Exclusive interview with The Kid Who Would Be King director Joe Cornish

Ancient legend meets modern-day school-children in The Kid Who Would Be King, the latest rip-roaring adventure from Attack the Block filmmaker Joe Cornish.

Louis Ashbourne Serkis (son of Andy) plays Alex, an unassuming 21st century 12 year old who comes to wield the Sword in the Stone under the guidance of the mystical Merlin (played as a youngster by Angus Imrie and as an old man by Patrick Stewart). Alex must form a new group of knights in order to battle the threat of Morgana (Rebecca Ferguson) who is poised to bring her evil forces into the world.

The movie is released in the UK on 15th February and we were delighted to catch up with Joe to discuss its mythological themes, the extensive planning that went into the imaginative action sequences and why he needs to cast Pierce Brosnan in his next film...

For fans of Attack the Block like me, it's been an agonising eight-year wait for your next movie.

Has it been eight years? No – seven years 10 months! Can't let those extra two months become a year!

Point taken. Although you've worked on several major Hollywood projects as a screenwriter in the intervening years, what was it about this particular story that lured you back behind the camera?

It's a movie I've wanted to make since I was 12 when I fantasised about being a filmmaker. I used to come up with all sorts of nutty ideas and paint the posters and paper my bedroom walls with them.

I thought it would be good to make a movie about a normal boy who found the Sword in the Stone. That felt like a really good high-concept British fantasy movie idea. I've thought that since I was 12 and I guess after Attack the Block and after finishing on Ant-Man, I had the opportunity to do something bigger. So, this was the one I started working on.

Louis Ashbourne Serkis in The Kid Who Would Be King

One of the delightful conceits of the movie is that Arthurian mythology and archetypes find their reflections in modern-day concerns and characters, be it the nature of chivalry and heroism or the pervasive influence of lies and deception. On that basis, why are Alex and his band of knights the right heroes for a young audience today?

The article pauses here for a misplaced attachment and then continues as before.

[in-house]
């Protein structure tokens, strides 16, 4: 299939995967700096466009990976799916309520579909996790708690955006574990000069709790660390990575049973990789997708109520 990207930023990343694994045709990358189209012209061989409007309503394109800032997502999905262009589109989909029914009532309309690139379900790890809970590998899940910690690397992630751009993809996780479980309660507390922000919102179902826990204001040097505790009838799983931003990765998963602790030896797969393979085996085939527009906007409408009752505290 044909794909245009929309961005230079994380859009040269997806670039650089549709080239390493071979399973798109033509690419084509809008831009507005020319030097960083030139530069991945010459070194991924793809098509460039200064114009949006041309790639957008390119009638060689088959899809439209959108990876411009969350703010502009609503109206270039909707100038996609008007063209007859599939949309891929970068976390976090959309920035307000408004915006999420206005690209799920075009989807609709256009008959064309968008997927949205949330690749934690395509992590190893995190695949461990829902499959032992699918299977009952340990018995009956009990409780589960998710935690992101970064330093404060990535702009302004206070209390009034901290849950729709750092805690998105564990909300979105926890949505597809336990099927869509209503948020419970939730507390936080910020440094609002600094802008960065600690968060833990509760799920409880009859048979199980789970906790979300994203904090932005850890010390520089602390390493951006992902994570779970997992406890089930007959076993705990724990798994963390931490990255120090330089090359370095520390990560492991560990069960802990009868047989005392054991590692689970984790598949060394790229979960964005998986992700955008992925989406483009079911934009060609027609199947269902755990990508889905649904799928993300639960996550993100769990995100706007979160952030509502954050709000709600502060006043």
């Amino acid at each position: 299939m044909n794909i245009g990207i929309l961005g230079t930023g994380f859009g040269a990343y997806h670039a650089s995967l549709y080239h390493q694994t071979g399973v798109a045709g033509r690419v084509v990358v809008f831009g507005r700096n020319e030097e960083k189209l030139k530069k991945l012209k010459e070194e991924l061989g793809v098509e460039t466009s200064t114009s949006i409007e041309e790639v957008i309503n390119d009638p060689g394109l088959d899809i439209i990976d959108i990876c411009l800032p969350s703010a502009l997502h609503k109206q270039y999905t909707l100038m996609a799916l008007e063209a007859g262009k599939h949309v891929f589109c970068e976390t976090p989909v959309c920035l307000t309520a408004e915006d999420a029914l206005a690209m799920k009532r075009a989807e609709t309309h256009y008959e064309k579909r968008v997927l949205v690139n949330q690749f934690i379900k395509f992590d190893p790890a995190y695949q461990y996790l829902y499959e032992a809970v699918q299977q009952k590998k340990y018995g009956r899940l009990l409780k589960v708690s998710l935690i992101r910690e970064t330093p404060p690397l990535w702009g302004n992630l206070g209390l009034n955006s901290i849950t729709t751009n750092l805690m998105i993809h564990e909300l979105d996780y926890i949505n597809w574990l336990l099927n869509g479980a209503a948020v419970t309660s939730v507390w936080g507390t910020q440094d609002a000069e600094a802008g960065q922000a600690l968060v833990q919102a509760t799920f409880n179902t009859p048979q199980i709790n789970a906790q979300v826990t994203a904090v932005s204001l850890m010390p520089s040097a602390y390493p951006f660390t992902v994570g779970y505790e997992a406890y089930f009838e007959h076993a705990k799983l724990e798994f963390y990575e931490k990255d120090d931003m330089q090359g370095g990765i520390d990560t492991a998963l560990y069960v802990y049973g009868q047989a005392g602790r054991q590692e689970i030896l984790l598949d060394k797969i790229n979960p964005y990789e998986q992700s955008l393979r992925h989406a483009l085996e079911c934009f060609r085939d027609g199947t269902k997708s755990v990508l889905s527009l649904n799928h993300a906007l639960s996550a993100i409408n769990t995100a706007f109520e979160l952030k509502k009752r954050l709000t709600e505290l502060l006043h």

Well I think it's unusual for there to be a film where the young people can see themselves in the action. Most films for youngsters these days are superhero movies starring adults – I guess Tom Holland is one of the youngest ones out there but he's what, in his mid-20s?

It's unusual to have a cast of children in a film for children because of the superhero movies and animation that exists for that audience. So, I was excited about doing that, making a film that connected to the films I loved when I was growing up, in which I could see myself. And I guess it's that wish-fulfilment thing, really, that feeling of being powerless as a kid. The feeling that you're about to enter into a world that's beyond your control. The feeling that adults are screwing it up a bit.

Perish the thought...

Yeah. It's the wish fulfilment of getting that power and having those battles. Forming an army, having chases and all that cool stuff.

Joe Cornish directs The Kid Who Would Be King

Do you hope that younger audiences in particular will take that empowering message away from the film? Because young people are getting a bad rap at the moment aren't they?

Yeah, well both of my films are very optimistic. Attack the Block takes a young street criminal and turns him into a hero, one way or another. And this takes these nobody kids who are scrapping among themselves, while struggling and dreaming, and empowers them.

I very much hope people will be cheered up by it. It's an optimistic film that is a fulfilment fantasy, ultimately, for kids.

Interestingly, Attack the Block was defined by its urban environment whereas in this, the nature of the storyline allows you to get out into these beautiful British historical sites such as Tintagel Castle. Speaking as someone from the south-west, I thought you captured it beautifully.

Ah, so where are you from?

Torquay, so I'm not from Cornwall but it's not too far away. Was it a liberating experience filming in those areas?

It's lovely to shoot on location. And I love injecting reality with fantasy. This country has so many incredible ancient historical sites. All you have to do is scratch the surface of a car park in Leicester and you're itching Richard III's nose.